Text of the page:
So, the first plan is to search just a bit further to see if it is indeed AGS.  There is a place in Denver that checks for deletions.  It is similar to what Dr. Crow in England did a while back, but their method of searching is different and thus worth trying that route.

The other thing she said that we could do is to send some spinal fluid from the kids over to a researcher in Paris...the only person in the world who does this specific test for AGS...and have him test it.  However, getting spinal fluid is much more difficult than drawing blood and since both of the children have had it taken before, she called to find out if either of the children had "left over" spinal fluid that we could use for this test.  Annalise did not, and Bryce did.  However, Bryce's was drawn back in 2008 and so the numbers could have changed drastically since then, making that fluid really not useful.  So, Dr. Vanderver suggested that we see what we find from Denver and then go from there.

Most likely the next step will be an entire exome sequencing.  She believes that this is actually the best next step considering what she has seen in the children's records and MRI's.  She said that they look very unique.  They just don't call out to her any specific disorder, especially one that has not already been ruled out by tests  that we have had done in the past!  This really means something coming from her, because as the genetic counselor told us before we even met with Dr. Vanderver, she (Dr. V) has a sort of gift for reading MRI's.  In about 25% she looks at the MRI and just knows what is causing the problem, in about 50% she doesn't know for sure, but has a pretty good guess and is usually right, and in the other 25% she really just can't tell.  We of course are in the other 25%!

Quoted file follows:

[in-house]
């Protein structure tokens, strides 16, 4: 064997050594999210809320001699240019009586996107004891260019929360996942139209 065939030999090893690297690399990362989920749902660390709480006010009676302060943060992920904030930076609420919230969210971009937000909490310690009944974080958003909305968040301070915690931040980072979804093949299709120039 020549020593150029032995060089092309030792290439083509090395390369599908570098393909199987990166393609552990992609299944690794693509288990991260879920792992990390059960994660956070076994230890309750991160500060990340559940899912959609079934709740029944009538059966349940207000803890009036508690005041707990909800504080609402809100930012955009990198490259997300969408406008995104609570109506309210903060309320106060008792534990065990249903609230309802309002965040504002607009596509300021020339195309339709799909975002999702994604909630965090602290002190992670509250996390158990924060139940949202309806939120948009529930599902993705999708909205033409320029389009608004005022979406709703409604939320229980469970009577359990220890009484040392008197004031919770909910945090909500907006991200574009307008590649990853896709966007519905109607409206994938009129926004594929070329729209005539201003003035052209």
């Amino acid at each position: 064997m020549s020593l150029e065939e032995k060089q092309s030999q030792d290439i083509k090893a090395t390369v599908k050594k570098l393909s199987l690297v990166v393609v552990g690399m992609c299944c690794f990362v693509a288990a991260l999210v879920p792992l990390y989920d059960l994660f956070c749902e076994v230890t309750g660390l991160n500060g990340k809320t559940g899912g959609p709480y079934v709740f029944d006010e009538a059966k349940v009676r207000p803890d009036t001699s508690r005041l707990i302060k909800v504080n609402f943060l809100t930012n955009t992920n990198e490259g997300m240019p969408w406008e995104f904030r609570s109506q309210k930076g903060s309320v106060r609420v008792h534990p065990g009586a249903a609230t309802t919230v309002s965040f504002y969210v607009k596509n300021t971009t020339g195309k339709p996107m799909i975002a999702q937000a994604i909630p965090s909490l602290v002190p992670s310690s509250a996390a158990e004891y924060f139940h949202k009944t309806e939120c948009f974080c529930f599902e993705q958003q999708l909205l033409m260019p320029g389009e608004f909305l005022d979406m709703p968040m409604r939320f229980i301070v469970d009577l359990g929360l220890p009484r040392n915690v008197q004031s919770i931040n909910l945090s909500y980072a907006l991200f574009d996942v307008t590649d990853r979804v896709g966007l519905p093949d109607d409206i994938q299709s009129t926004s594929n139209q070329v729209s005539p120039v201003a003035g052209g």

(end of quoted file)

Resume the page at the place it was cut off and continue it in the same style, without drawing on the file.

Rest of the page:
The good news about the exome sequencing is that it has come down in price considerably over the past months and many insurance companies are beginning to pay for the sequencing.  The bad news is that the sequencing is actually the easy part and what ends up costing a lot and taking a lot of time is the analyzing of the data that comes back from the sequencing.  And in a case like Bryce and Annalise, the people doing the analyzing, don't really have a starting point.  They don't really have any "short cuts" they can take by what we already know.  They would just have to go through it piece by piece and that could take years and lots of money.  However, with all things considered, this looks like it is going to be the best...and possibly the only other option at this time...unless of course the people in Denver find something.